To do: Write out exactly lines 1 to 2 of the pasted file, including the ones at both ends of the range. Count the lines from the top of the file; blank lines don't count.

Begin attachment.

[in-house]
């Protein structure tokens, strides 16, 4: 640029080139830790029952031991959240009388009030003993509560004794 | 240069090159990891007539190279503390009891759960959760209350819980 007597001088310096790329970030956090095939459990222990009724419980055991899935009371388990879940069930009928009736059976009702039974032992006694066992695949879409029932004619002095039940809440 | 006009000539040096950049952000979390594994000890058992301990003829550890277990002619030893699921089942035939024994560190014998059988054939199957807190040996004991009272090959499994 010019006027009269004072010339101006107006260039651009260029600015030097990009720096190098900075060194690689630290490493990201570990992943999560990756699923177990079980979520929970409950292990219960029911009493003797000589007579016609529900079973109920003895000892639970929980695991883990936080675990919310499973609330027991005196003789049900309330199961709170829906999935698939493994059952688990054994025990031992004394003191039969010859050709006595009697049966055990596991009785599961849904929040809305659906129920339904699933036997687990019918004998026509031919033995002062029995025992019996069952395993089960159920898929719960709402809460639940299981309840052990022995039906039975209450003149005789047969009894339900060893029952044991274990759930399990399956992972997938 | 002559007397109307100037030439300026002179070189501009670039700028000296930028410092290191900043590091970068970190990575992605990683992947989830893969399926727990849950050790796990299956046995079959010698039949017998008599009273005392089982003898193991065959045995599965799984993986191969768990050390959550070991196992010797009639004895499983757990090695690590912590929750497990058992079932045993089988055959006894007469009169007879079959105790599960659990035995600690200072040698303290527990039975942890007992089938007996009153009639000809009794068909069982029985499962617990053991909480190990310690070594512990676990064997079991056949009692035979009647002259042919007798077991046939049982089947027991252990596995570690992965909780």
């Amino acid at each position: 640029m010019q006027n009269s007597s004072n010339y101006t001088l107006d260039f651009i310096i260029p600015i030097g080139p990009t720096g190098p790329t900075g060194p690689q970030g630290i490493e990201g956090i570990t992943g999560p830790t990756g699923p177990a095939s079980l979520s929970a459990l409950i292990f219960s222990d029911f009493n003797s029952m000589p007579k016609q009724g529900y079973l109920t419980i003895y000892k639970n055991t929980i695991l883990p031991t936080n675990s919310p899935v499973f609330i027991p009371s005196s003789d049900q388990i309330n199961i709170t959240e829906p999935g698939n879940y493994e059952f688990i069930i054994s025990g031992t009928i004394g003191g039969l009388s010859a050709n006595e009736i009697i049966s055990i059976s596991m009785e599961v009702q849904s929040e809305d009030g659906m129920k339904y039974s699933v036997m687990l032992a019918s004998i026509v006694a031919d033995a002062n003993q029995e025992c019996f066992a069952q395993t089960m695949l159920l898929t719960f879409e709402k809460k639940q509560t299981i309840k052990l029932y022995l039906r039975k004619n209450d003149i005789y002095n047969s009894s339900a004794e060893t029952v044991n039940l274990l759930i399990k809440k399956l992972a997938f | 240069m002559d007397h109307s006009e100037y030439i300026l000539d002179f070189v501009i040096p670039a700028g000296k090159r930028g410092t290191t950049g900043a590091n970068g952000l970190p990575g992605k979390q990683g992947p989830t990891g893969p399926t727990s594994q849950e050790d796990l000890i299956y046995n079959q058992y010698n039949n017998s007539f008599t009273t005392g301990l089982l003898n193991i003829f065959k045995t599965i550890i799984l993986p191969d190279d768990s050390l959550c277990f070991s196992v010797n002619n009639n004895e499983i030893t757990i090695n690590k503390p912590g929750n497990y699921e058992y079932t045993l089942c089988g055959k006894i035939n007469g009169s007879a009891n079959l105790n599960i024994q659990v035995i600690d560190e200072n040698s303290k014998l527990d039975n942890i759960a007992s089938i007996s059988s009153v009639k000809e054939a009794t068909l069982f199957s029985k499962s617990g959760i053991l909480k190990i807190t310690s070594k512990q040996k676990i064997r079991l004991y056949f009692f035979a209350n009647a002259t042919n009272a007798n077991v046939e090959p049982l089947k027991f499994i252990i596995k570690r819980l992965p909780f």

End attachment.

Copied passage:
[in-house]
């Protein structure tokens, strides 16, 4: 640029080139830790029952031991959240009388009030003993509560004794 | 240069090159990891007539190279503390009891759960959760209350819980 007597001088310096790329970030956090095939459990222990009724419980055991899935009371388990879940069930009928009736059976009702039974032992006694066992695949879409029932004619002095039940809440 | 006009000539040096950049952000979390594994000890058992301990003829550890277990002619030893699921089942035939024994560190014998059988054939199957807190040996004991009272090959499994 010019006027009269004072010339101006107006260039651009260029600015030097990009720096190098900075060194690689630290490493990201570990992943999560990756699923177990079980979520929970409950292990219960029911009493003797000589007579016609529900079973109920003895000892639970929980695991883990936080675990919310499973609330027991005196003789049900309330199961709170829906999935698939493994059952688990054994025990031992004394003191039969010859050709006595009697049966055990596991009785599961849904929040809305659906129920339904699933036997687990019918004998026509031919033995002062029995025992019996069952395993089960159920898929719960709402809460639940299981309840052990022995039906039975209450003149005789047969009894339900060893029952044991274990759930399990399956992972997938 | 002559007397109307100037030439300026002179070189501009670039700028000296930028410092290191900043590091970068970190990575992605990683992947989830893969399926727990849950050790796990299956046995079959010698039949017998008599009273005392089982003898193991065959045995599965799984993986191969768990050390959550070991196992010797009639004895499983757990090695690590912590929750497990058992079932045993089988055959006894007469009169007879079959105790599960659990035995600690200072040698303290527990039975942890007992089938007996009153009639000809009794068909069982029985499962617990053991909480190990310690070594512990676990064997079991056949009692035979009647002259042919007798077991046939049982089947027991252990596995570690992965909780």